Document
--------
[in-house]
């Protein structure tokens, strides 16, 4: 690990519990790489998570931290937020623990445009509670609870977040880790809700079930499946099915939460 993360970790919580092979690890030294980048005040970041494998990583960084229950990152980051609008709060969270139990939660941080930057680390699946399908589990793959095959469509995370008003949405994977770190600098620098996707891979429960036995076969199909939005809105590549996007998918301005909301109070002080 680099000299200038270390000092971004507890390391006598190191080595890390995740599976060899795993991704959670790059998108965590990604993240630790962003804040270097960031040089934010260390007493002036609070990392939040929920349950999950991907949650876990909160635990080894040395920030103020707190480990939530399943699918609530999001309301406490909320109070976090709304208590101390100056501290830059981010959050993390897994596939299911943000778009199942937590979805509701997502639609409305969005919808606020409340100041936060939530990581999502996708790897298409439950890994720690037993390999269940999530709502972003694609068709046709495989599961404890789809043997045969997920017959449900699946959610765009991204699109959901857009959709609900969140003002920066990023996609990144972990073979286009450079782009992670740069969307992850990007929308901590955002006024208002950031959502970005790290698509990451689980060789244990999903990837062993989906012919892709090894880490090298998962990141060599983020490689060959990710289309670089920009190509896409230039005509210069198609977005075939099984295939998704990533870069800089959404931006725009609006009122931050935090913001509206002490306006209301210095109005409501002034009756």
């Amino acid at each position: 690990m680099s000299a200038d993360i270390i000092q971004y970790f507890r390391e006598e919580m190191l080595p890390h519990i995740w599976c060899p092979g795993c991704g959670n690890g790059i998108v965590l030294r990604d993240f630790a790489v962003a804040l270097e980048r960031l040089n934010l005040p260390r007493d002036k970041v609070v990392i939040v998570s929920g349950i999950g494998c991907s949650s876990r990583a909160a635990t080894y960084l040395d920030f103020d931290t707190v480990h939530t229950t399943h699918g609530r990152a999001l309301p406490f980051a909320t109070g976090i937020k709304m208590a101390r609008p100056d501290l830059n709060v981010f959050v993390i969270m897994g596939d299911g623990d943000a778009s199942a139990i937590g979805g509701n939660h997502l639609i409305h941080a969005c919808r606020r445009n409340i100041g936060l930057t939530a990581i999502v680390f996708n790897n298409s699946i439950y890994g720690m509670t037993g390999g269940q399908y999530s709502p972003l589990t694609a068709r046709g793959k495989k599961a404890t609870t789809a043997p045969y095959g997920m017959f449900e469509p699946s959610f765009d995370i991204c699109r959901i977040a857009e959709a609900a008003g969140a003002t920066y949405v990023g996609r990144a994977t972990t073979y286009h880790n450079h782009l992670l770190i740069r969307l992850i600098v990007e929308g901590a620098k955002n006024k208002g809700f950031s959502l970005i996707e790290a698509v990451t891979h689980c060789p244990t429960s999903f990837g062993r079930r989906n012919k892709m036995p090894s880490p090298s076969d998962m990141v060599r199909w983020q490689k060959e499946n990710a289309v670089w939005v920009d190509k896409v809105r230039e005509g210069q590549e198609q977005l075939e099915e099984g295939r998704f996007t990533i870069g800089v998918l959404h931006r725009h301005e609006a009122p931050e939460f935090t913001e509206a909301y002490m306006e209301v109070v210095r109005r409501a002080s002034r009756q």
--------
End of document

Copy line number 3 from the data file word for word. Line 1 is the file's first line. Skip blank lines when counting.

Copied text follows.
């Amino acid at each position: 690990m680099s000299a200038d993360i270390i000092q971004y970790f507890r390391e006598e919580m190191l080595p890390h519990i995740w599976c060899p092979g795993c991704g959670n690890g790059i998108v965590l030294r990604d993240f630790a790489v962003a804040l270097e980048r960031l040089n934010l005040p260390r007493d002036k970041v609070v990392i939040v998570s929920g349950i999950g494998c991907s949650s876990r990583a909160a635990t080894y960084l040395d920030f103020d931290t707190v480990h939530t229950t399943h699918g609530r990152a999001l309301p406490f980051a909320t109070g976090i937020k709304m208590a101390r609008p100056d501290l830059n709060v981010f959050v993390i969270m897994g596939d299911g623990d943000a778009s199942a139990i937590g979805g509701n939660h997502l639609i409305h941080a969005c919808r606020r445009n409340i100041g936060l930057t939530a990581i999502v680390f996708n790897n298409s699946i439950y890994g720690m509670t037993g390999g269940q399908y999530s709502p972003l589990t694609a068709r046709g793959k495989k599961a404890t609870t789809a043997p045969y095959g997920m017959f449900e469509p699946s959610f765009d995370i991204c699109r959901i977040a857009e959709a609900a008003g969140a003002t920066y949405v990023g996609r990144a994977t972990t073979y286009h880790n450079h782009l992670l770190i740069r969307l992850i600098v990007e929308g901590a620098k955002n006024k208002g809700f950031s959502l970005i996707e790290a698509v990451t891979h689980c060789p244990t429960s999903f990837g062993r079930r989906n012919k892709m036995p090894s880490p090298s076969d998962m990141v060599r199909w983020q490689k060959e499946n990710a289309v670089w939005v920009d190509k896409v809105r230039e005509g210069q590549e198609q977005l075939e099915e099984g295939r998704f996007t990533i870069g800089v998918l959404h931006r725009h301005e609006a009122p931050e939460f935090t913001e509206a909301y002490m306006e209301v109070v210095r109005r409501a002080s002034r009756q």